Going into the 2008 offseason the Lerner group promised the fans of the Washington Nationals that the club would land a big name free agent.
In their sights was one man in particular, the biggest fish in the free agency sea, first basemen Mark Teixeira. It seemed destine to happen, too. Teixeira was from the D.C/Maryland area and the Nationals had the most money to offer to him out of all his suitors. The Nats made their push for the slugger and they let everyone know about it.
Then on December 23rd , Teixeira, out of nowhere, signed an eight-year, $180 million deal with the New York Yankees.
Merry Christmas, Washington.
Desperate, the Nationals combed the now depleted free agent market to try and find some sort of bat to support their young star Ryan Zimmerman. More importantly the Nationals had to make some sort of signing to save the franchise from embarrassment in the media, and ridicule by their fan base.
February rolled around and the Nats had yet to make any type of splash in free agency. There was only one man available who had himself suffered a disappointing offseason, Adam Dunn. Dunn had the numbers, and had expected a major deal. The Nationals had the money, and had expected to sign a marquee name. Both were avoided in the market, for whatever reason.
The two struck a short-term deal, a compromise for both sides. The Nats got a premium talent at only $10 million a year and Adam Dunn got a place to showcase his talent for two years before hitting what he hopes will be a better market.
Now, six months later, time has shed light on the 2008/2009 offseason. The Washington Nationals can now look back and evaluate how what once seemed as ill fate may have turned to great fortune.
The Yankees are currently paying Teixeira $20 million in salary this season, plus a $5 million signing bonus. While that number will slowly increase per year, it is currently one of the highest salaries in professional sports. In return for $25 million in 2009 the Pin Stripes have received a first basemen who is hitting .284/.380/.547 with 32 homers, 101 RBI, and 70 BB to 90K.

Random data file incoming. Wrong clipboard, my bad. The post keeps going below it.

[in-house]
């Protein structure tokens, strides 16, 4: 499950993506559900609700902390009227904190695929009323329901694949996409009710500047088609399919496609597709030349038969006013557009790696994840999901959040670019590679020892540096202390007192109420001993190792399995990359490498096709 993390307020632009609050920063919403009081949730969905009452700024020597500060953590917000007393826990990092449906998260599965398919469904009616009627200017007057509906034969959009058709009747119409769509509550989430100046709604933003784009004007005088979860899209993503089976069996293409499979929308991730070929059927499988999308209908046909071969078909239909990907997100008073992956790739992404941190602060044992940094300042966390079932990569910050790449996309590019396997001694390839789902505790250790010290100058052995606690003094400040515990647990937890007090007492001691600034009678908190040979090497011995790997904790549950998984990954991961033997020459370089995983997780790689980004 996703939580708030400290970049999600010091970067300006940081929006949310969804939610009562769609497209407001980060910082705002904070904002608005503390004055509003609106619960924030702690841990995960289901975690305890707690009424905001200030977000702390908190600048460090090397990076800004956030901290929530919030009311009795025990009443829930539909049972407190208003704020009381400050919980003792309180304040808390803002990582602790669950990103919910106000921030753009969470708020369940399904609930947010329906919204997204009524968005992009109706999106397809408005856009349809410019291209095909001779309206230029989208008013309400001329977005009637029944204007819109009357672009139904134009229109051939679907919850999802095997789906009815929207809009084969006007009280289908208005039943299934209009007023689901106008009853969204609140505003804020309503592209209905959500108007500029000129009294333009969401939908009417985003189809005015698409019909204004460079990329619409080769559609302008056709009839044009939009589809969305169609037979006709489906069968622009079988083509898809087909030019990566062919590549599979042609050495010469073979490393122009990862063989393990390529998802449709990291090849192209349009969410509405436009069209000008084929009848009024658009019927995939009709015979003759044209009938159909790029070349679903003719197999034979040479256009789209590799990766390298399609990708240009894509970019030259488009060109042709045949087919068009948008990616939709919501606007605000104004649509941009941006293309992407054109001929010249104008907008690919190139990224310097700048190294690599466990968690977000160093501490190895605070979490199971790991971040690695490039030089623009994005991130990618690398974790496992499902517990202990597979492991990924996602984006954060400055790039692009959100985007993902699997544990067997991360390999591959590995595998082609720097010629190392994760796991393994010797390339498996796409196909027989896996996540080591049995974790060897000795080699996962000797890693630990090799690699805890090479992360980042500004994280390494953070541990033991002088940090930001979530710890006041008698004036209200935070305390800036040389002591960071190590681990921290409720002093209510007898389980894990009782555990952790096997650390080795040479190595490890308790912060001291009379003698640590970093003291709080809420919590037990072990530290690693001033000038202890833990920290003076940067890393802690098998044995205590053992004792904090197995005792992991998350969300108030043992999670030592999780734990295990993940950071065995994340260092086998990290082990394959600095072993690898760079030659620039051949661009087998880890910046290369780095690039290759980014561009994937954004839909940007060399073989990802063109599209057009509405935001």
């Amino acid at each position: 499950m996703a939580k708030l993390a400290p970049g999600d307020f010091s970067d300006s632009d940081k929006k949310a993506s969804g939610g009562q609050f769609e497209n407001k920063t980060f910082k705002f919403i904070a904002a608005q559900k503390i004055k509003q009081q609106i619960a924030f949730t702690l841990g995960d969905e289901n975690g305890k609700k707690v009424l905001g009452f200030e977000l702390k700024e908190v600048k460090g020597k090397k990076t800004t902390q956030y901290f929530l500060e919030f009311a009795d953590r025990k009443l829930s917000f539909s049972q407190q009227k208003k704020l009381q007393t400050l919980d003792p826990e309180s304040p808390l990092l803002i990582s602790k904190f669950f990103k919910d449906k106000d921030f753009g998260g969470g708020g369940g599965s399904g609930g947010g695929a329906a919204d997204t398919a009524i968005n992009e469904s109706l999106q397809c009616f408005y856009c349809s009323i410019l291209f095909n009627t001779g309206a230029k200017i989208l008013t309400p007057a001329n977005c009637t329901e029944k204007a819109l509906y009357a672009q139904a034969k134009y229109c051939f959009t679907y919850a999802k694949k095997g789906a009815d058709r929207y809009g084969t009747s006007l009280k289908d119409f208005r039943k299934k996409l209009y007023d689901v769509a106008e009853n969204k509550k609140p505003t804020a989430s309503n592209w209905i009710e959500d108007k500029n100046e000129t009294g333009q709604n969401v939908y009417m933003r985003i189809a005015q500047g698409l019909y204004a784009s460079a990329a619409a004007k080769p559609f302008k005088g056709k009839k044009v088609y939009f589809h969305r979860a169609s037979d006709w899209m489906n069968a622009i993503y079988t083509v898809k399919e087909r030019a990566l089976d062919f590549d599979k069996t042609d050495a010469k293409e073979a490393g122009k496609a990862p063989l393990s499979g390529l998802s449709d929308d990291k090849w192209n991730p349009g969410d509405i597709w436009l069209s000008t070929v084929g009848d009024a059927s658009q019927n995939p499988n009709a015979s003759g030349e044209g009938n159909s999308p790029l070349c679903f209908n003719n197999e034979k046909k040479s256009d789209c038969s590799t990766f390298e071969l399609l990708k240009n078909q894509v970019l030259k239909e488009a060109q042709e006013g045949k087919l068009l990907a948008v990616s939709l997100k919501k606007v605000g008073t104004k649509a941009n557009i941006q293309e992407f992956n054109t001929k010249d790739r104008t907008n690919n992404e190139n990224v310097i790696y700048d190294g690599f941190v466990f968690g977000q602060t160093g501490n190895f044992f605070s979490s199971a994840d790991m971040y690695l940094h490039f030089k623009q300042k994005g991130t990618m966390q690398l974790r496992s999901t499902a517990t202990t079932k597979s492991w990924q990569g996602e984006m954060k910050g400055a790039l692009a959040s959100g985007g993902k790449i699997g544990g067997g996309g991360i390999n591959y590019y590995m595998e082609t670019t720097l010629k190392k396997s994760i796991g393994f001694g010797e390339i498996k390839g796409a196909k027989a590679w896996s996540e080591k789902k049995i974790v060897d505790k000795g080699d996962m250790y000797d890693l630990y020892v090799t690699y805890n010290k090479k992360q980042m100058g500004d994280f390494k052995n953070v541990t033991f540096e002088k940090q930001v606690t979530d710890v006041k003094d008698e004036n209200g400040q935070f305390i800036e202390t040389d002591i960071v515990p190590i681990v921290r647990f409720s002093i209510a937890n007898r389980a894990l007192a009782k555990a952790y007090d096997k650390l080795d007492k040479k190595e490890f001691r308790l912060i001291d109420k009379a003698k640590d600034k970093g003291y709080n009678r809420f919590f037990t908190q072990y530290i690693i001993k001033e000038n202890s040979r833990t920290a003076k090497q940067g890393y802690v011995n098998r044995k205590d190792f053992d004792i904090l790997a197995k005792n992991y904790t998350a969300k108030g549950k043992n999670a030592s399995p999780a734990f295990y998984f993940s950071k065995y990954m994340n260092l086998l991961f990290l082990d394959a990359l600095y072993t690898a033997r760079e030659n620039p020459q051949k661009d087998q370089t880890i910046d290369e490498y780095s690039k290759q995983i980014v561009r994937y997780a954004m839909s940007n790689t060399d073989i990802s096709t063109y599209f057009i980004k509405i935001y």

That’s $781,000 per homer, $247,000 per RBI, and $27,000 per OPS point.
The Nationals on the other hand are currently paying Adam Dunn $8 million in 2009 with no flair aside from his salary. In return the Nats are receiving a first basemen who is hitting .282/.417/.578 with 35 homers, 91 RBI, and 100 BB/147 K.
That translates to $228,571 per homer, $87,000 per RBI, and $8,000 per OPS point.
It seems that with the season almost over the Nationals lucked into the far better deal as their slugger is having the same season as the Yankees’ one but for an exponentially better price. Even better for the Nats, Dunn is only locked into a two-year deal so they are not pigeon holed as their big man first basemen ages. Dunn also does not have a no trade clause, unlike Texeira, allowing the Nationals more flexibility.
For the short term this deal works for the Nationals because it gives them a player equal to Teixeira’s ability at the plate, and it does so for less salary. It also gives them a slugger to endure several losing seasons while still attempting to put a competitive team on the field with stars that will appease the fans. Dunn is the perfect rent-a-star that the Nationals need to take them to the 2011 offseason when their talent will be developed enough to start making effective free agent moves.
In the long run this will help the club by clearing up their post 2011 payroll. They will need as much money as they can to sign their young prospects to extensions as well as go after relevant free agents when they are in a position to compete. The Yankees will be stuck paying Teixeira $22.5 million in 2016, will he still be worth it?
Be thankful he rejected the Nats, they are in way better shape today as a result.